|Year : 2018 | Volume
| Issue : 2 | Page : 60-64
A cross-sectional study to evaluate awareness about noncommunicable diseases among rural adolescents in North West India
Rajiv Kumar Gupta1, Rashmi Kumari1, Shahid Hussain1, Sunil Kumar Raina2, Bhavna Langer1, Zahida Parveen1
1 Department of Community Medicine, Government Medical College, Jammu, Jammu and Kashmir, India
2 Department of Community Medicine, Dr. RP Government Medical College, Jammu, Jammu and Kashmir, India
|Date of Web Publication||1-Nov-2018|
Dr. Sunil Kumar Raina
Department of Community Medicine, Dr. RP Government Medical College, Jammu, Jammu and Kashmir
Source of Support: None, Conflict of Interest: None
Background: Noncommunicable diseases (NCDs) have emerged as serious public health problem worldwide affecting all the populations across the globe in general but low- and middle-income populations in particular. The current study was planned with the aim to assess the awareness among rural adolescents about NCDs and their risk factors. Materials and Methods: A cross-sectional study was conducted in Miran Sahib Zone of RS Pura Block. Students from intermediate classes from ten intermediate level schools, five government, and five private setup were selected for inclusion in the study. A predesigned, pretested, and self-admissible questionnaire was developed by three public health experts for use as a tool to collect the data. Results: Male respondents had better awareness about NCDs (P < 0.0001). A higher percentage of male students thought that lifestyle changes could prevent NCDs (P < 0.005). Conclusion: There is a need to reinforce the knowledge among adolescents in those areas about NCDs where they are lacking some knowledge.
Keywords: Diabetes, hypertension, obesity, risk factors
|How to cite this article:|
Gupta RK, Kumari R, Hussain S, Raina SK, Langer B, Parveen Z. A cross-sectional study to evaluate awareness about noncommunicable diseases among rural adolescents in North West India. J Dent Allied Sci 2018;7:60-4
|How to cite this URL:|
Gupta RK, Kumari R, Hussain S, Raina SK, Langer B, Parveen Z. A cross-sectional study to evaluate awareness about noncommunicable diseases among rural adolescents in North West India. J Dent Allied Sci [serial online] 2018 [cited 2023 Jun 6];7:60-4. Available from: https://www.jdas.in/text.asp?2018/7/2/60/244761
| Introduction|| |
The trend of urbanization is increasing all over the world leading to an economic transition. Among the consequences of this economic transition has been a shift in the diseases spectrum from communicable diseases to noncommunicable diseases (NCDs). Cardiovascular diseases, diabetes mellitus, and stroke have emerged as major NCDs of public health importance in India, with morbidity and mortality in the most economically productive years of life posing a challenge to society as well as the economy of the nation. Currently, more than 35 million people die from NCDs each year worldwide representing nearly two-third of world's deaths and most of these deaths (>80%) are in low- and middle-income countries and occur before the age of 60. NCDs have common risk factors such as tobacco use, unhealthy diet, physical inactivity, high alcohol consumption, raised blood pressure (BP), and excess adiposity. The policies and programs focusing on reducing the burden of these common risk factors are likely to make a substantial impact on mitigating the mortality and morbidity due to NCDs.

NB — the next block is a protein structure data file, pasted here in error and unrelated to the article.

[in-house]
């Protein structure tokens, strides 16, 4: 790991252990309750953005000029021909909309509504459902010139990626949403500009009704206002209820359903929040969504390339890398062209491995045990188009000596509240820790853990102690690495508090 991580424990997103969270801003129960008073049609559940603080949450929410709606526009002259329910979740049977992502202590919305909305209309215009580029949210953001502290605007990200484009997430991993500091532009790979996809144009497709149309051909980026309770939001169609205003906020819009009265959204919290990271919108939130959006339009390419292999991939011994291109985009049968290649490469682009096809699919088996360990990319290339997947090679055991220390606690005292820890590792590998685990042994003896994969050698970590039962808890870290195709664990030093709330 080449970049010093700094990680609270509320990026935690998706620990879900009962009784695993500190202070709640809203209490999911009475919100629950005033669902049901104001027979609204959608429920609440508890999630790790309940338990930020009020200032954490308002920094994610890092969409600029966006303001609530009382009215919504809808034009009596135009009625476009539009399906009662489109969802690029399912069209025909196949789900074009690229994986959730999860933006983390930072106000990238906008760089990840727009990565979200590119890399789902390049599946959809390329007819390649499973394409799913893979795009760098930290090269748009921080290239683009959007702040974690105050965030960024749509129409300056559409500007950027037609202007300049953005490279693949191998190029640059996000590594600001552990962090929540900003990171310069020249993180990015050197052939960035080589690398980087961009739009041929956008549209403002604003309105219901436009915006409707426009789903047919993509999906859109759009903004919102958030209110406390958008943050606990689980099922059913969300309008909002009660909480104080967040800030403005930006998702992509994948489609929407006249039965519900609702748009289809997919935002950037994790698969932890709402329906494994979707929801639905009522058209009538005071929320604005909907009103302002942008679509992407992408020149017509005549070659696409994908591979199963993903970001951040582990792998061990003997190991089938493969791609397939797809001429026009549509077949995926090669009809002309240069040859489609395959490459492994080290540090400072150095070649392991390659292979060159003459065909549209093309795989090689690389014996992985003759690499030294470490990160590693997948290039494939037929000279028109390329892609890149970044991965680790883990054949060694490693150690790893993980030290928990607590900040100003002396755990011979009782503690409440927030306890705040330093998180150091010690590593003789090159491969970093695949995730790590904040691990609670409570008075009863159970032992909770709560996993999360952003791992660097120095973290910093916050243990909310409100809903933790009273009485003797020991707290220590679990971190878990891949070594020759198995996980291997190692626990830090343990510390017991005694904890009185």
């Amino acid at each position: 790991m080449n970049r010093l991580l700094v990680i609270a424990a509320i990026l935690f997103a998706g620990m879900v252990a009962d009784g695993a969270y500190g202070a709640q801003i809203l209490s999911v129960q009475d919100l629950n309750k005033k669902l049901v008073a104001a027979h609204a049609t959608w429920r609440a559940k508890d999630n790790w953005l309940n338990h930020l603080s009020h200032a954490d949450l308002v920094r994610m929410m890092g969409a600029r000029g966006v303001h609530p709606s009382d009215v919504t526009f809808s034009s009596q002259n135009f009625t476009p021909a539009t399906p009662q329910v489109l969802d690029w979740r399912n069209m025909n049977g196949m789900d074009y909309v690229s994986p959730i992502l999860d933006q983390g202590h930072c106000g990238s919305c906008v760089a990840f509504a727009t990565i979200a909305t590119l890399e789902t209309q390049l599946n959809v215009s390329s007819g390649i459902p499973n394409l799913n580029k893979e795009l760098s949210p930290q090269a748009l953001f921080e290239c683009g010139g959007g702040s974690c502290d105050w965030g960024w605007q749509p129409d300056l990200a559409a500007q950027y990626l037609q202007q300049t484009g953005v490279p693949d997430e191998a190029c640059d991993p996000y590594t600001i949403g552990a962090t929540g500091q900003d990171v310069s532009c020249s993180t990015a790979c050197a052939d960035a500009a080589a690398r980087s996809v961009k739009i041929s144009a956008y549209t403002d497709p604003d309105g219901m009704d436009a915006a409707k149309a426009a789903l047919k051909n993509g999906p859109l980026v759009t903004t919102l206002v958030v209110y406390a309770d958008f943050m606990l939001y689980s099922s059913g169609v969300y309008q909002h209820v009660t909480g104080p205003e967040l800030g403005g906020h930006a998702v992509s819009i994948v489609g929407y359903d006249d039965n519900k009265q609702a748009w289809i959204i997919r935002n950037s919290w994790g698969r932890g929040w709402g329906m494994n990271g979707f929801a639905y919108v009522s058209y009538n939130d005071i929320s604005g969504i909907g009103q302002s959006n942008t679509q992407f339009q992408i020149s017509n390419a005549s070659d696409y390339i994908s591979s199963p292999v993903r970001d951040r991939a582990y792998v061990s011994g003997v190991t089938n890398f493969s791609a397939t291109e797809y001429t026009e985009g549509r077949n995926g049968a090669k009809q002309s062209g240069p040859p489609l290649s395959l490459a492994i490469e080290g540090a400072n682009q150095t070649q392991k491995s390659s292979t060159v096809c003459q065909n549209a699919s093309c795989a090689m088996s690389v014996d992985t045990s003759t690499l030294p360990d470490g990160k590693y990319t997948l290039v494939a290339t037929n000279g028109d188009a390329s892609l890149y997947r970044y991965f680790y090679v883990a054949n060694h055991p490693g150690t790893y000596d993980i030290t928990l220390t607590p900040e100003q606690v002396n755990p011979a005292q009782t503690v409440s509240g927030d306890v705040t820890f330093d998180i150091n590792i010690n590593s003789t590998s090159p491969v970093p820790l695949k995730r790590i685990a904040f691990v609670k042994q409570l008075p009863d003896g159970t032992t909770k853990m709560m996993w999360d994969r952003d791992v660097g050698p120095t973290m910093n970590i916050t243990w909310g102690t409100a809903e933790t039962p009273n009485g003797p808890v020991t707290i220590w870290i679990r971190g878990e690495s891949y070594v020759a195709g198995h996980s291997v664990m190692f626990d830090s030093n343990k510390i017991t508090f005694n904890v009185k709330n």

The major and potentially preventable risk factors of NCDs are associated with lifestyle and behavior pattern which are largely due to practices adopted in younger age. Intermediate school children (adolescents) are known for experimentation and are vulnerable to adopt certain lifestyles which may predispose them to NCDs. The awareness and knowledge of adolescents about NCDs and their risk factors are an important part of population-based prevention strategy. Assessing and appropriately disseminating knowledge of the modifiable risk factors at an early age are an essential preventive educational approach. The awareness levels in them could be used as a baseline on which health promotional strategies can be developed. It was in this context that the current cross-sectional study was designed with the aim to know the awareness level of intermediate school students in a rural area of Jammu.
| Materials and Methods|| |
This cross-sectional study was conducted in Miran Sahib Health Zone of RS Pura block of Jammu district of J and K state, India, after approval by the Institutional Ethics Committee. The Miran Sahib Health Zone caters to a population of 24,811 spread over 24 villages. With an expected adolescent population of 5000, required sample size calculated was 318 at 99.9% confidence interval, design effect of 1, and allowable error of 5% using Epi Info Software (Stat-Cal-sample size and power).